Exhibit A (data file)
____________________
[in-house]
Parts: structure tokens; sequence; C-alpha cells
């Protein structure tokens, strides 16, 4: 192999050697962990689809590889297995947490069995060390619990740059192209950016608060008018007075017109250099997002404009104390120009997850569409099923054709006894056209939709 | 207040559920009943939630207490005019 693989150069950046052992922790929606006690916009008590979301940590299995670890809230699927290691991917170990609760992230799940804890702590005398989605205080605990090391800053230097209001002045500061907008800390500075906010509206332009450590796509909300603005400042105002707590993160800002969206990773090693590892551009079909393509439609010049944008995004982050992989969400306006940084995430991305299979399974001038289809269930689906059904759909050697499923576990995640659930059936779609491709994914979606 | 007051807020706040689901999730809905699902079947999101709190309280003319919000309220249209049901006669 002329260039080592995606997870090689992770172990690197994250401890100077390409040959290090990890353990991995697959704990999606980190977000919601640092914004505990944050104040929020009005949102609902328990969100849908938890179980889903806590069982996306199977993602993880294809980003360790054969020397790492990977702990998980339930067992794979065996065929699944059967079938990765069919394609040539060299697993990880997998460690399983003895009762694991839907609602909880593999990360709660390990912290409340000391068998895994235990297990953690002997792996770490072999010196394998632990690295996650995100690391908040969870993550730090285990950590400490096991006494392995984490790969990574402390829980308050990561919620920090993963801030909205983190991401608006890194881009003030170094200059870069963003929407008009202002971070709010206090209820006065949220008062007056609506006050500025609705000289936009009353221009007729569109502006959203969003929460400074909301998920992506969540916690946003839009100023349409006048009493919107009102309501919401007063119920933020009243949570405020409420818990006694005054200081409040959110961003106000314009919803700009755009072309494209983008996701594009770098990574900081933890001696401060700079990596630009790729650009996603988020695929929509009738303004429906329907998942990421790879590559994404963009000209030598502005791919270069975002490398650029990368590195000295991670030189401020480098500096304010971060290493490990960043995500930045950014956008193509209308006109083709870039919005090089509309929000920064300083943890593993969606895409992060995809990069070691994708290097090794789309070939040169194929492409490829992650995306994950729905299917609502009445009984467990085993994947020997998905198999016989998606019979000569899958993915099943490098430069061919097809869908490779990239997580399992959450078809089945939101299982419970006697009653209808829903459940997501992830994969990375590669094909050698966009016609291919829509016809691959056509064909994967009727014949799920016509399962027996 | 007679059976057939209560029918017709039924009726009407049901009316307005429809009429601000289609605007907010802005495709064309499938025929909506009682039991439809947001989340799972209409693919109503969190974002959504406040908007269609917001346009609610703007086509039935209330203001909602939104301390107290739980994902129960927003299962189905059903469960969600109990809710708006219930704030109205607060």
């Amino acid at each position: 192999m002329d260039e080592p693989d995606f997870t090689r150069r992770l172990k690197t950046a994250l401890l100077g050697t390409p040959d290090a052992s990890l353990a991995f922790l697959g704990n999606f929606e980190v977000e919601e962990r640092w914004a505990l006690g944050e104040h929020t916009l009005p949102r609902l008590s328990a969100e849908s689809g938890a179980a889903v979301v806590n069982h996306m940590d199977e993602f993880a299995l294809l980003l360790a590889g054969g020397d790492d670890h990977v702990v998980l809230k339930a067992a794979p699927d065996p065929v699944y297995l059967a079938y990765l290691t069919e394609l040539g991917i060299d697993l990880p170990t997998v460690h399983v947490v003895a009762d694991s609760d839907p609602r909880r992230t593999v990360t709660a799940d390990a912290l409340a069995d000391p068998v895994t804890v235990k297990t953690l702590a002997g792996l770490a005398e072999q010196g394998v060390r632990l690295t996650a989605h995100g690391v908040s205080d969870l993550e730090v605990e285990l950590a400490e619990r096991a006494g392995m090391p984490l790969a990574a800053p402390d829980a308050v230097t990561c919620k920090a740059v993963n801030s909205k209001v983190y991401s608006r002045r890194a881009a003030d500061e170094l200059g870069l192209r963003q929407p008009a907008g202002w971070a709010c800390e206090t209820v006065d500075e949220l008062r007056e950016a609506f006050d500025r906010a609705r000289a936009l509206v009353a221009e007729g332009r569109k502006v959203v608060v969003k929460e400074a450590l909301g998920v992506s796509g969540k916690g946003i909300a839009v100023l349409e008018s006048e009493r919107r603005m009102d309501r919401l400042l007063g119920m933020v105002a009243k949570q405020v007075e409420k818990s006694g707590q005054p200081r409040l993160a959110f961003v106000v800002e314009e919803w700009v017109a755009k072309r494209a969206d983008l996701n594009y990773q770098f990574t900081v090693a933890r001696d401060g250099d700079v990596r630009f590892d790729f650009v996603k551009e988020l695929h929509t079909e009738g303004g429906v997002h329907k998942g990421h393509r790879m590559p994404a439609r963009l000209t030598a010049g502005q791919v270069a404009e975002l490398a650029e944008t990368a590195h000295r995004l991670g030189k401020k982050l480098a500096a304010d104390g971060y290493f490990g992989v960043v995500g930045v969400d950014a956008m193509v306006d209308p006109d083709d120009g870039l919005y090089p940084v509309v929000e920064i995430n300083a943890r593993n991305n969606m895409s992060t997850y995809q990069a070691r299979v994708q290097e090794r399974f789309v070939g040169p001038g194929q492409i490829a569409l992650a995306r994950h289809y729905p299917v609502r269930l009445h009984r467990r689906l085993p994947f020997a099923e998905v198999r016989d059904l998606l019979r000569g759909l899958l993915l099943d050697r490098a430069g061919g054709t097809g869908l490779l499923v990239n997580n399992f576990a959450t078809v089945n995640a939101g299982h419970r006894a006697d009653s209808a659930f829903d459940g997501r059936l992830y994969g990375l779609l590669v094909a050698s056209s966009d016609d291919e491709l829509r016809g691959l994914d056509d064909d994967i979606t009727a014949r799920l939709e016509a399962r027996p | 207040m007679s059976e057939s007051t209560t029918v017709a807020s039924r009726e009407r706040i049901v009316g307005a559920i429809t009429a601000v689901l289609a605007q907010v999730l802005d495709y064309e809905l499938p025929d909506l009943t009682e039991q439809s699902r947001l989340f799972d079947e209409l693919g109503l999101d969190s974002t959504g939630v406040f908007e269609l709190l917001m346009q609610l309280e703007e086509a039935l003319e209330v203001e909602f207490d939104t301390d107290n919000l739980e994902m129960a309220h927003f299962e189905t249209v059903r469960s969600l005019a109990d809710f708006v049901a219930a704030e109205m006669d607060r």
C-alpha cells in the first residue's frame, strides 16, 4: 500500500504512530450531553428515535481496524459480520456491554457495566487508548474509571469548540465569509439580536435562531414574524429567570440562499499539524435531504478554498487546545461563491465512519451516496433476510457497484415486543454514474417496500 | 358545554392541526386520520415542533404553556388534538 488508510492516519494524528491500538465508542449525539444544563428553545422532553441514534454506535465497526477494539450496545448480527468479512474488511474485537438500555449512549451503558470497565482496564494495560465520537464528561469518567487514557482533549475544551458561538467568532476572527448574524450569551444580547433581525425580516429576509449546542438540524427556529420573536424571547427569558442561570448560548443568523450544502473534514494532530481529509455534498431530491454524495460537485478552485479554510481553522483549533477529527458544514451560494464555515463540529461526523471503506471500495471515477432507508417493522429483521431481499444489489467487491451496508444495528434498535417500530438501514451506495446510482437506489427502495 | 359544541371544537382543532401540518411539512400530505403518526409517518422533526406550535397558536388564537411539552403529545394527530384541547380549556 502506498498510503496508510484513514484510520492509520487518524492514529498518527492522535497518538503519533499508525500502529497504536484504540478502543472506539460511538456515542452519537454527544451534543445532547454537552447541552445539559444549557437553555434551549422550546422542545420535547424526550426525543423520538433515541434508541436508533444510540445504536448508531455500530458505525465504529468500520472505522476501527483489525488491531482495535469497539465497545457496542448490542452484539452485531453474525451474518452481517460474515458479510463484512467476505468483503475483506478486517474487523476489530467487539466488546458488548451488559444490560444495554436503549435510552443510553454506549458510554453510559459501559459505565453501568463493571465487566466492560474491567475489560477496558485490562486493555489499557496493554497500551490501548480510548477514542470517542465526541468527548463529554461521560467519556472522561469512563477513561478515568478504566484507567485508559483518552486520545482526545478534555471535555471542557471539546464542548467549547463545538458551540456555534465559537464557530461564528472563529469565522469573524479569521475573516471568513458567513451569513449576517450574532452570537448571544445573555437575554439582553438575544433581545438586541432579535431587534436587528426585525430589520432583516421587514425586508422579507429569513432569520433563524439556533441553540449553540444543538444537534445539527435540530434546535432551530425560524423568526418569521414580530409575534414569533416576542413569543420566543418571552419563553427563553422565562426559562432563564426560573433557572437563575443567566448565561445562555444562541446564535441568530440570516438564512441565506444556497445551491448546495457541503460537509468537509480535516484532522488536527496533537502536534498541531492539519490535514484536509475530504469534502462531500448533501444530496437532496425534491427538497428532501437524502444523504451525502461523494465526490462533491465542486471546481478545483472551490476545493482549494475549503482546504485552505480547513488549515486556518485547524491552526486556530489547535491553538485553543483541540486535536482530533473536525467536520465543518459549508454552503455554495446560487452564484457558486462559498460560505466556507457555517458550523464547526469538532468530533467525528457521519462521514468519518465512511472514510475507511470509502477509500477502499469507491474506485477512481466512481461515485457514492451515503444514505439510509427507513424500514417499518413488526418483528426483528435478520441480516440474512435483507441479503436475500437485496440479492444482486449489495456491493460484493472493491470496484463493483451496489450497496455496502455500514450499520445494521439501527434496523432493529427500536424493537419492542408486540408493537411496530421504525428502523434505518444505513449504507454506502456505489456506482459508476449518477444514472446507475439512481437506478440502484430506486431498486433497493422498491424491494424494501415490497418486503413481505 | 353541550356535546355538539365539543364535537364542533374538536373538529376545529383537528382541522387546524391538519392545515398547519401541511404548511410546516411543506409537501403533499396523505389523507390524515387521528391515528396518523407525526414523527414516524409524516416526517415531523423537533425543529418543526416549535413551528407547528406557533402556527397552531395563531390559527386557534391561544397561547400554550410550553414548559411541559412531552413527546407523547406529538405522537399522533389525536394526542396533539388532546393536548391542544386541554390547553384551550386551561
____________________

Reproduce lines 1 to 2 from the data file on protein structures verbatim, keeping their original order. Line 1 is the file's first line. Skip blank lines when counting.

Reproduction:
[in-house]
Parts: structure tokens; sequence; C-alpha cells